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We all know the Financial Crisis was caused by greedy profiteering in subprime misery. Financial and regulatory frameworks are slow to respond and ineffective at keeping the vultures of our society at bay. For too long has Great Britain behaved in a way that is far from great. The argument for a Greed is good culture is defensible when id drives innovation and improved services. I for one am glad that Steve Jobs was greedy, for if he were not, we would all be poorer for it, no iPhone, no iPad, no apple software, is just one example of why capitalism should be allowed to flourish, but there is a darker side to capitalism.
This article addresses some of the more loathsome behaviours that a greed culture invokes. There is a new bread of misery merchants on the block, they are a hybrid form of Private Equity yest I would be ashamed to call myself a Private Equity manager if I approved investment in some of the new subprime funds that they do. We have a financial regulator for a reason, it is there to protect and serve and it is not doing its job, not by half.
On top of this the court system, the last bastion of hope for the downtrodden of society is adding the regulatory impotency by hiking up the court fees for the very defenceless individuals who need them the most. Do we really want a society devolved from effective justice?
For too long have we allowed too many to fall victim to the predators roaming our financial services markets, using every loophole they can to circumvent the very letter of the laws they were designed to help
In most cases subprime asset collectors never go to court to collect unfair, miss-sold or defensible disputed claims, as to do so would not be cost effective, yet because a significant number of defendants do in fact pay up, even when they probably should not have to, the practice pays. This is an outlawed practice which breaches most of the Financial Conduct Authorities guidelines, yet individuals not aware of their rights often fall victim to the vultures.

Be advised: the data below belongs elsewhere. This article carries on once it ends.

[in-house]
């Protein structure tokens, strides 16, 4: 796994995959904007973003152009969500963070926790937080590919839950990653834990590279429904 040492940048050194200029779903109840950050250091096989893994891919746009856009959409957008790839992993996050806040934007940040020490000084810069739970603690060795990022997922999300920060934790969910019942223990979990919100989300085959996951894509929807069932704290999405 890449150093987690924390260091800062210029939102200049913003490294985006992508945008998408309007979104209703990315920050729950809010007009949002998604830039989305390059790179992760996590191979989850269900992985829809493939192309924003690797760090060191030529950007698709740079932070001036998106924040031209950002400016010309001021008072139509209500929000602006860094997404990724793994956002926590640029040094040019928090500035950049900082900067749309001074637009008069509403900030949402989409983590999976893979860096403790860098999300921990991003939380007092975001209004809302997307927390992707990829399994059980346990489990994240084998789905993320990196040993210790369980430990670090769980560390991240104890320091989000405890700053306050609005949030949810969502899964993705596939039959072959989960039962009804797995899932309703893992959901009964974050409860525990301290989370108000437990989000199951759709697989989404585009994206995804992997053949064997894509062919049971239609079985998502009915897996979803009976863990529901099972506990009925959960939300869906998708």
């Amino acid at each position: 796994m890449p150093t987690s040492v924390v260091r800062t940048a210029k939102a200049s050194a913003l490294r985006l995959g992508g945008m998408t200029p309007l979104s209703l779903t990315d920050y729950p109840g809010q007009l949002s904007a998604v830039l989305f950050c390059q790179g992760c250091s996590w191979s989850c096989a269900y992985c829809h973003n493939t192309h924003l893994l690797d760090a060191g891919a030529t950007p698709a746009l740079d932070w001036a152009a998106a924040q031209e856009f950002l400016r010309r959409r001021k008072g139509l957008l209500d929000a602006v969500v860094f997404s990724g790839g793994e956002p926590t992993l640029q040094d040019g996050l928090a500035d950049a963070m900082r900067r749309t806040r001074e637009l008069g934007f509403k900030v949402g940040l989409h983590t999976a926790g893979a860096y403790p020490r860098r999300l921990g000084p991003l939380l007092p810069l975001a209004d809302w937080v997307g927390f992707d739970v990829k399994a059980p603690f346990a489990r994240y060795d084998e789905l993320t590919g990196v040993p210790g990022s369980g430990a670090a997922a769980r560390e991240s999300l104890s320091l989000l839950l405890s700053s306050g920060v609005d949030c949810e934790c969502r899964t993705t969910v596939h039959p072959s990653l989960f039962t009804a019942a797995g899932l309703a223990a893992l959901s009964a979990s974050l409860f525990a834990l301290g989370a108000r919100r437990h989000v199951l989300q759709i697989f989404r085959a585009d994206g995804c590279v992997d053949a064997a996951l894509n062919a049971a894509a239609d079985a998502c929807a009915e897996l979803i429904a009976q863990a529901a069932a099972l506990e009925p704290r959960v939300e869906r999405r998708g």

These practices prey on the weakest in our society but what if anything can be done? There are several options which can be taken and I will try to address some of them in this article but first lets look at what behaviours increased court fees are driving.
The focus of this article is to examine the premise that the escalating price of court fees or the cost of defending oneself is fast becoming a luxury good that is effective in pricing ordinary people out of justice. The purpose of a justice system is to provide justice for all free and fair. Unfortunately this is a dream as the reality is somewhat different on the ground.
This article will take a look at one defendant who recently discovered a judgement was passed on his small business without his being made aware of the claim action. IT is the practice of the courts to send out notice of a claim and such notices provide a path to defence, should the defendant which to take it. However in some cases post goes missing and the courts then offer an opportunity for defence by resubmitting another form, but at a hefty court price. We all know the cost of administering courts have to be paid for, but surely the costs of defence should be proportional. For if they are not, these costs become a stealth tax on the poor.
In the defendants case the cost of defence amounts to 33% of the initial claim. If the defendant does not win, she bares the brunt of the claim, the cost of claim charges, and the court fees.